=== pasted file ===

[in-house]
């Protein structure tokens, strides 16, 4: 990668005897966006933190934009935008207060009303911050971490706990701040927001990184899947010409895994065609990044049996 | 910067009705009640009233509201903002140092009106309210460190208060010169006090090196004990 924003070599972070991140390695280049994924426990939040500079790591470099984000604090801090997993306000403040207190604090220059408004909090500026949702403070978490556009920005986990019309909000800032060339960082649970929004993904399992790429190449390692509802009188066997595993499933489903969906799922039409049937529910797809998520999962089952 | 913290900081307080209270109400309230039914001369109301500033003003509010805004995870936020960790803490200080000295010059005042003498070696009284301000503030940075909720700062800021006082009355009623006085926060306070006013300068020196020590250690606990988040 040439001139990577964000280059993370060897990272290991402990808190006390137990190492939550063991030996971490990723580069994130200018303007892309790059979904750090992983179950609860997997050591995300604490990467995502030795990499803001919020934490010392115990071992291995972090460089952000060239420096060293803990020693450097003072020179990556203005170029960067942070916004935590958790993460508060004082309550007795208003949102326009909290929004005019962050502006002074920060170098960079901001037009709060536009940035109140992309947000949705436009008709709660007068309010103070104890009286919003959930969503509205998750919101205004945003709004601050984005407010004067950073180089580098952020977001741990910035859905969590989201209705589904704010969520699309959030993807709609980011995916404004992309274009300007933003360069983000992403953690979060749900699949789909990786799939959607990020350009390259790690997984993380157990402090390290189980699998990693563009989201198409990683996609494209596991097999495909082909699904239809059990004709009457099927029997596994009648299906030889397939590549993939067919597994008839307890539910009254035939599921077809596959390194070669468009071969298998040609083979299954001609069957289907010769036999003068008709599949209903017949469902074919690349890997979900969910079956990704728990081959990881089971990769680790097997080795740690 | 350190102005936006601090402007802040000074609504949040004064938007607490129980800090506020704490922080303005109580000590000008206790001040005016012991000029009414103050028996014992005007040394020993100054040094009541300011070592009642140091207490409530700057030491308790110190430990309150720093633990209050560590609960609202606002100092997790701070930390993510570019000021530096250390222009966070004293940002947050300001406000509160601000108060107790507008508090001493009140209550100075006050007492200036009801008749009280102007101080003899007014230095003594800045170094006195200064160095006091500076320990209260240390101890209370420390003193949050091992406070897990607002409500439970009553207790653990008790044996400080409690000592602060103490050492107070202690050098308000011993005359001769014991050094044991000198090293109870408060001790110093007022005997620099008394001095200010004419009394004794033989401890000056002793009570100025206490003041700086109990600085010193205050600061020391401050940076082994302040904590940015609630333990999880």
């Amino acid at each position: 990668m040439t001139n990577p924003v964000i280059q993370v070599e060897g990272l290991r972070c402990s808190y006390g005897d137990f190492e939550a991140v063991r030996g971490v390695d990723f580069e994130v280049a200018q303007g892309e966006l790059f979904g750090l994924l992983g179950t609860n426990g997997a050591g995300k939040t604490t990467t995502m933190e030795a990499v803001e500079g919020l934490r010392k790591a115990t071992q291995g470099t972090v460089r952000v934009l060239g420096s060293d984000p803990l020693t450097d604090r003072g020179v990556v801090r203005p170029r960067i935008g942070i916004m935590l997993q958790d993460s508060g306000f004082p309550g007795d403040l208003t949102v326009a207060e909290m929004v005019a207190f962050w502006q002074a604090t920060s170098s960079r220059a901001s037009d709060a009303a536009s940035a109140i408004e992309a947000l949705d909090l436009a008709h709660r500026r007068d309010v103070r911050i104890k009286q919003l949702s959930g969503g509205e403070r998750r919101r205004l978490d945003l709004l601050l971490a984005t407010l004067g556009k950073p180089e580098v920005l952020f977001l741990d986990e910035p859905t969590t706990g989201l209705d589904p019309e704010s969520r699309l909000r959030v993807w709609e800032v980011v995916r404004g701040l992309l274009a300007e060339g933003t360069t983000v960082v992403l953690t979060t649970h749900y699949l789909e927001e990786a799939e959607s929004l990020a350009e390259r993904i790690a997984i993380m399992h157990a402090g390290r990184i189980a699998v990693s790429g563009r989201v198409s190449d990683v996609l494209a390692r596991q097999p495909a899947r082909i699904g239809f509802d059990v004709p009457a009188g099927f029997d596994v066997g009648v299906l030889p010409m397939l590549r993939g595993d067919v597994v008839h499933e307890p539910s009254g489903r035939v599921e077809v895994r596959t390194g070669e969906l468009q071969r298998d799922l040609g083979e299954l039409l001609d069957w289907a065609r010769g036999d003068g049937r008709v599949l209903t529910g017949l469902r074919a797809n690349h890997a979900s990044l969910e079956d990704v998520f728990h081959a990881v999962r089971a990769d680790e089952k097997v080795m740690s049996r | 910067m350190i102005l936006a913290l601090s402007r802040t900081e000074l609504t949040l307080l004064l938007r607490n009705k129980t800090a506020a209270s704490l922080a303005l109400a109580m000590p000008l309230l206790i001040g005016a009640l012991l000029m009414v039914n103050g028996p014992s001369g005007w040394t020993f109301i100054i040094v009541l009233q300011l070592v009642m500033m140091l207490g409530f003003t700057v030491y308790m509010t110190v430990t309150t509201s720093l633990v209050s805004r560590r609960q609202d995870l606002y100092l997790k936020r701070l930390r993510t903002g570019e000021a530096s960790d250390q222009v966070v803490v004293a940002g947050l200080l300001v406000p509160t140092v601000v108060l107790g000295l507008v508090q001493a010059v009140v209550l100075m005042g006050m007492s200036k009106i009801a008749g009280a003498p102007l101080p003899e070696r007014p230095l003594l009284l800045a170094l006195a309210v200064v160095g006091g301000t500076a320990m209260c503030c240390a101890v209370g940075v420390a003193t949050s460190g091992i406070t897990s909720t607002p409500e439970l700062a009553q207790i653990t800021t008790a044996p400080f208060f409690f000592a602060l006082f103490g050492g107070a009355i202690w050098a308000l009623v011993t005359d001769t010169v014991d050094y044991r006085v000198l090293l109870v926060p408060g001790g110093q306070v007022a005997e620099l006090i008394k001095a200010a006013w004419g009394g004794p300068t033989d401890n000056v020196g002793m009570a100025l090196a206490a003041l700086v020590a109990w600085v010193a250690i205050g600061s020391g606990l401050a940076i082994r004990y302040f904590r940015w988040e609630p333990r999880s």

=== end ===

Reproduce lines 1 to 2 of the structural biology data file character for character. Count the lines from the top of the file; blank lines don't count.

[in-house]
């Protein structure tokens, strides 16, 4: 990668005897966006933190934009935008207060009303911050971490706990701040927001990184899947010409895994065609990044049996 | 910067009705009640009233509201903002140092009106309210460190208060010169006090090196004990 924003070599972070991140390695280049994924426990939040500079790591470099984000604090801090997993306000403040207190604090220059408004909090500026949702403070978490556009920005986990019309909000800032060339960082649970929004993904399992790429190449390692509802009188066997595993499933489903969906799922039409049937529910797809998520999962089952 | 913290900081307080209270109400309230039914001369109301500033003003509010805004995870936020960790803490200080000295010059005042003498070696009284301000503030940075909720700062800021006082009355009623006085926060306070006013300068020196020590250690606990988040 040439001139990577964000280059993370060897990272290991402990808190006390137990190492939550063991030996971490990723580069994130200018303007892309790059979904750090992983179950609860997997050591995300604490990467995502030795990499803001919020934490010392115990071992291995972090460089952000060239420096060293803990020693450097003072020179990556203005170029960067942070916004935590958790993460508060004082309550007795208003949102326009909290929004005019962050502006002074920060170098960079901001037009709060536009940035109140992309947000949705436009008709709660007068309010103070104890009286919003959930969503509205998750919101205004945003709004601050984005407010004067950073180089580098952020977001741990910035859905969590989201209705589904704010969520699309959030993807709609980011995916404004992309274009300007933003360069983000992403953690979060749900699949789909990786799939959607990020350009390259790690997984993380157990402090390290189980699998990693563009989201198409990683996609494209596991097999495909082909699904239809059990004709009457099927029997596994009648299906030889397939590549993939067919597994008839307890539910009254035939599921077809596959390194070669468009071969298998040609083979299954001609069957289907010769036999003068008709599949209903017949469902074919690349890997979900969910079956990704728990081959990881089971990769680790097997080795740690 | 350190102005936006601090402007802040000074609504949040004064938007607490129980800090506020704490922080303005109580000590000008206790001040005016012991000029009414103050028996014992005007040394020993100054040094009541300011070592009642140091207490409530700057030491308790110190430990309150720093633990209050560590609960609202606002100092997790701070930390993510570019000021530096250390222009966070004293940002947050300001406000509160601000108060107790507008508090001493009140209550100075006050007492200036009801008749009280102007101080003899007014230095003594800045170094006195200064160095006091500076320990209260240390101890209370420390003193949050091992406070897990607002409500439970009553207790653990008790044996400080409690000592602060103490050492107070202690050098308000011993005359001769014991050094044991000198090293109870408060001790110093007022005997620099008394001095200010004419009394004794033989401890000056002793009570100025206490003041700086109990600085010193205050600061020391401050940076082994302040904590940015609630333990999880």